Outsourcing is like ripping off a Band-Aid. Do it slowly, it's a slow and painful experience. Do it quickly, and the pain is gone before you know it...
Outsourcing of IT and business process has always been a game for large enterprises, where well-executed large-scale employee transitions have resulted in profitable endeavors for both providers and buyers. But while the large buyers like saving the money (see Part 1), it’s actually the mid-market sector ($1bn-$3bn revenues) which is getting a lot more out of the experience:
This graphic shows where outsourcing has been very effective for organizations. And the mid-market buyers have been enjoying considerably more success in every area – from cost reduction through to global effectiveness, through to getting better business process improvement and technology.
HfS believes much of the reason for this is that mid-market buyers are forced to jump into outsourcing more aggressively to attract a quality provider, which, in turn, is forcing them to transform their operations much more rapidly to incorporate the provider's global delivery infrastructure. Let's examine this further...
Why mid-market buyers are enjoying more successful business outcomes when they outsource
Mid-market firms appreciate the global scale, expertise and process acumen providers bring to the table
In the mid-market, organizations are less well-resourced – they often have legacy IT and can’t often afford to have well-paid top-notch finance, procurement, HR and operations talent. Hence, having skilled service providers take on their stuff has been – by and large – a positive experience for them. Their bigger counterparts tend to have more sophisticated ERP and empires of IT, finance, procurement and HR. When the large firms outsource, they don’t really want to change the way they do things – they simply want to run them the same way at a lower operating cost. While a mid-market organization may not wield the same level of aggressive cost reduction through large-scale labor arbitrage as larger enterprises, they clearly enjoy the benefits of accessing improved technology and process expertise.
Mid-market buyers initially outsource a greater proportion of their staff and processes to make the economics work, which is leading to more positive business outcomes
Enterprises usually have a lot more staff supporting business functions, and many of them are today outsourcing in increments, perhaps starting, for example, with accounts payable, before extending to receivables, reporting, procurement and analytics. They are large enough to be able to dictate to suppliers their preferred pace of outsourcing. Many mid-market firms may only have, for example, 150 people in finance and 25 in procurement. They're pretty much going to have to bundle as many staff into the first deal to attract a top tier provider and don't have the "luxury" of outsourcing step-by-step.
Moreover, the fact that most of the mid-market buyers have to outsource more processes and staff faster correlates with the increased satisfaction ratings - a more rapid transition to an end-state clearly helps drive transformation and improvements in process.
Many enterprise buyers are outsourcing in an incremental fashion, which doesn't encourage business transformation
Large enterprises continue to dominate the lion's share of current outsourcing activity - because they are tending to outsource in smaller increments which, in turn, is inhibiting change and encouraging them to muddle through with their existing processes, which are often inefficient and not very effective in a global outsourcing delivery model.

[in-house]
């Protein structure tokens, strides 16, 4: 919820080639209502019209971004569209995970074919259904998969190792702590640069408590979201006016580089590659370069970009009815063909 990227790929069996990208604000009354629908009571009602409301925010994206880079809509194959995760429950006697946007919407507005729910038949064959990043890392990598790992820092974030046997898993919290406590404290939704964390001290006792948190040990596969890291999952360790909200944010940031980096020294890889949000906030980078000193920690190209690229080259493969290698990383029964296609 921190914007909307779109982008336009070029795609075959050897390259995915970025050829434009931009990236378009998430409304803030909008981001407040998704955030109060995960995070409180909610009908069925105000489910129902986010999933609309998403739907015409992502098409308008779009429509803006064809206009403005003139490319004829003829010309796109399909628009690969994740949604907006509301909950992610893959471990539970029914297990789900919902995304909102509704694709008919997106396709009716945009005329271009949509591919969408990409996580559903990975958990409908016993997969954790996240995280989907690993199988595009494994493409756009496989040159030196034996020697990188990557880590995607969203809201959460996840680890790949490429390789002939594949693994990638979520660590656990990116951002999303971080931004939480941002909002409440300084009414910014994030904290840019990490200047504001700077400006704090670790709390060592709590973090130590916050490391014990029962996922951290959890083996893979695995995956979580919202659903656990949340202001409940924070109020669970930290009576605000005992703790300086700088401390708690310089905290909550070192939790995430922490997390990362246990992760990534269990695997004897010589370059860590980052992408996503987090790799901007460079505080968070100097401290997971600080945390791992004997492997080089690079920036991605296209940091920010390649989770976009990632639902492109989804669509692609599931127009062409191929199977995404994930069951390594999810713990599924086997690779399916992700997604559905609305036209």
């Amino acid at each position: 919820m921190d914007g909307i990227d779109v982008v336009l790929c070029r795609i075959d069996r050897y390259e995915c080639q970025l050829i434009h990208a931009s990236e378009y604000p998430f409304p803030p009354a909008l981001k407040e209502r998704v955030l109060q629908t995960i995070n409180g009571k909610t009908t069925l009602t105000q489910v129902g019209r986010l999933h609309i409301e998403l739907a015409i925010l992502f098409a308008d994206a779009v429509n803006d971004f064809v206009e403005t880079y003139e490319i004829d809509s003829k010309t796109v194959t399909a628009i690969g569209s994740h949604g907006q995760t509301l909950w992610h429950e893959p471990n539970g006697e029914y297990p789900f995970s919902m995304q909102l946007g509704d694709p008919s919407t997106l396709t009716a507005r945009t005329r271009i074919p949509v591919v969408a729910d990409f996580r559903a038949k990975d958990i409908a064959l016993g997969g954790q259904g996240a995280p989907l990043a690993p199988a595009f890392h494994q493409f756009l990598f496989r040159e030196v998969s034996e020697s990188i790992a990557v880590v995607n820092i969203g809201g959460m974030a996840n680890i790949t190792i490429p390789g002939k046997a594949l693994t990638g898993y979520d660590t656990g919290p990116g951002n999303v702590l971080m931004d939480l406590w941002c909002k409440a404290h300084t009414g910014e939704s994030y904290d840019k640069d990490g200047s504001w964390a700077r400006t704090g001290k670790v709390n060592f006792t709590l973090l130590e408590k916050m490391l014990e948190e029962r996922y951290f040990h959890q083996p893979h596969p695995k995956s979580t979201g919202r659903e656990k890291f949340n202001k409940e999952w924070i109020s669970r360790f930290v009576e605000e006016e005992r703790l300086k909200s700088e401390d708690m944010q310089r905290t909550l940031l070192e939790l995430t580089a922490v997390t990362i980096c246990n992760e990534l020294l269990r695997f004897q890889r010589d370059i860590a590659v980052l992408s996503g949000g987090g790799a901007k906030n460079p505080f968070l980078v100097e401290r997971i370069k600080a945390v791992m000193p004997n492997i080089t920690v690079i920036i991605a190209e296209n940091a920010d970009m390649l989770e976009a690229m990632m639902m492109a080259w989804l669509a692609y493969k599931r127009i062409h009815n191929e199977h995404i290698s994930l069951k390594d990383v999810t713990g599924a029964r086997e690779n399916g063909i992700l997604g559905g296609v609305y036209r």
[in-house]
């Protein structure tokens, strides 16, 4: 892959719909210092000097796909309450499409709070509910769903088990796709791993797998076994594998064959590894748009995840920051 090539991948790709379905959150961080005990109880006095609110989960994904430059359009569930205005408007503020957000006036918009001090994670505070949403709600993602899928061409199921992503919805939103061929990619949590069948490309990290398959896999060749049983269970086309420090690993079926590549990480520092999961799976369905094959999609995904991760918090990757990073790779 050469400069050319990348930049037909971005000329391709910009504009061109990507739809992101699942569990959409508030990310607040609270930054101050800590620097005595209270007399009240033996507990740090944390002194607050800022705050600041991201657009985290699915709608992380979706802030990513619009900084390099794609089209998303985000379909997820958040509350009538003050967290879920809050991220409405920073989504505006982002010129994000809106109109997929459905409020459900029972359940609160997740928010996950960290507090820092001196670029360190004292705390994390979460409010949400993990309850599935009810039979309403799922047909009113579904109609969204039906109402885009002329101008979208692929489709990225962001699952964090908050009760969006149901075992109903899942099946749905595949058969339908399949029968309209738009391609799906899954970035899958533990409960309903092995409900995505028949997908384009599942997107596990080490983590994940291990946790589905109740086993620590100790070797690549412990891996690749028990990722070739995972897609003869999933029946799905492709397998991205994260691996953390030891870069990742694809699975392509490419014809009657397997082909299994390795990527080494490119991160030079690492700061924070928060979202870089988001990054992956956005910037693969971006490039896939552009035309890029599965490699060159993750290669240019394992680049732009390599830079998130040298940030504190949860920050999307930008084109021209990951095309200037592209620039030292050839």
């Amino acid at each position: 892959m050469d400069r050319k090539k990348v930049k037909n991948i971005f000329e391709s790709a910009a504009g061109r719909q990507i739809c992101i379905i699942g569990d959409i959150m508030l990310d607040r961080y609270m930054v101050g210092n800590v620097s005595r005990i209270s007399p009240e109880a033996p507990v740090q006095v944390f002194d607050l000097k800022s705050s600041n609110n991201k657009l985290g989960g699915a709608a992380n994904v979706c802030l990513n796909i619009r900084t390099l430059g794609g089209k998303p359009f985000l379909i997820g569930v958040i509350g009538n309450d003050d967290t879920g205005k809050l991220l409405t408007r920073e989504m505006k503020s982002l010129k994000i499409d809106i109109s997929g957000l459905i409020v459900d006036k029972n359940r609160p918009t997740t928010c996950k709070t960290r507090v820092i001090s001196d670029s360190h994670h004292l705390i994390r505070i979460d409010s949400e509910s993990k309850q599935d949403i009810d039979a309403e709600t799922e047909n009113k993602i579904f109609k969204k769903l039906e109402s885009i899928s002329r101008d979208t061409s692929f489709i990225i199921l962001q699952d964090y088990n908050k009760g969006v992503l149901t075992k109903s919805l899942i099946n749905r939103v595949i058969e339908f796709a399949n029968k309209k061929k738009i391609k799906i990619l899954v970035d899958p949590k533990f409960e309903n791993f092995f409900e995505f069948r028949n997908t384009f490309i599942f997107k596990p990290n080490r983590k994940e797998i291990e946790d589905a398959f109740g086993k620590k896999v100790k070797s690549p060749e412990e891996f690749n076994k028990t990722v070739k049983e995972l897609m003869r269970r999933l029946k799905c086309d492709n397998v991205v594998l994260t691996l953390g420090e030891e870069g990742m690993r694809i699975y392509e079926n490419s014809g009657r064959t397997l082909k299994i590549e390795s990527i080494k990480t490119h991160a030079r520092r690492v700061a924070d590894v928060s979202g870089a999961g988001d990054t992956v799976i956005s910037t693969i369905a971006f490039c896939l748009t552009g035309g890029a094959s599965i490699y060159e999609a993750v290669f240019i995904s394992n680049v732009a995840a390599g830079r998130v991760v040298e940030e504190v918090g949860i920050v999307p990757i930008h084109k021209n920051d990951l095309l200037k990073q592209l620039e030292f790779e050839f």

The following graphic illustrates the fact the enterprise buyers are far more active increasing the scope of their existing engagements:
As this data plainly illustrates, large buyers are not holding back when it comes to expanding their outsourcing engagements in established areas where they have eager suppliers swarming all over them to take on more work. For example, 40% of large buyers already outsource parts of their finance and accounting and are looking to grow their engagements, half of them are doing likewise with document and print management, and two-thirds in application development and maintenance.
It really does beg the question: why continually look to increase scope, when you could have outsourced a load of these processes years ago? What were you waiting for?
Let's be realistic here - organizations outsource processes that probably aren't very well run in the first place. Why persist is continuing to run them poorly and take 5 years to reach a point where you finally admit you have to change?
HfS believes the whole "softly, softly" approach to outsourcing that we are seeing from many enterprises, is prolonging the disruptive change a buyer needs to go through to reach its desired global operations end-state. Enterprises clearly struggle to achieve the business benefits of smaller organizations which are forced to bite the bullet and take on new ways of running processes when they outsource.
Moreover, the mid-market is clearly becoming the testing ground to develop more standardized outsourcing models that can be implemented quickly and incorporate quality process workflows. Moreover, the opportunity is clearly there to bring together much more "industrialized" outsourcing solutions that incorporate software IP, analytical outcomes and BPO. HfS strongly believes that providers need to attack the middle market, in addition to the "easy dollars" at the enterprise level, in order to develop a balanced portfolio of clients: enterprise engagements will serve up profit and delivery scale that can be invested in middle-market clients which are road-testing these industrialized solutions of the future.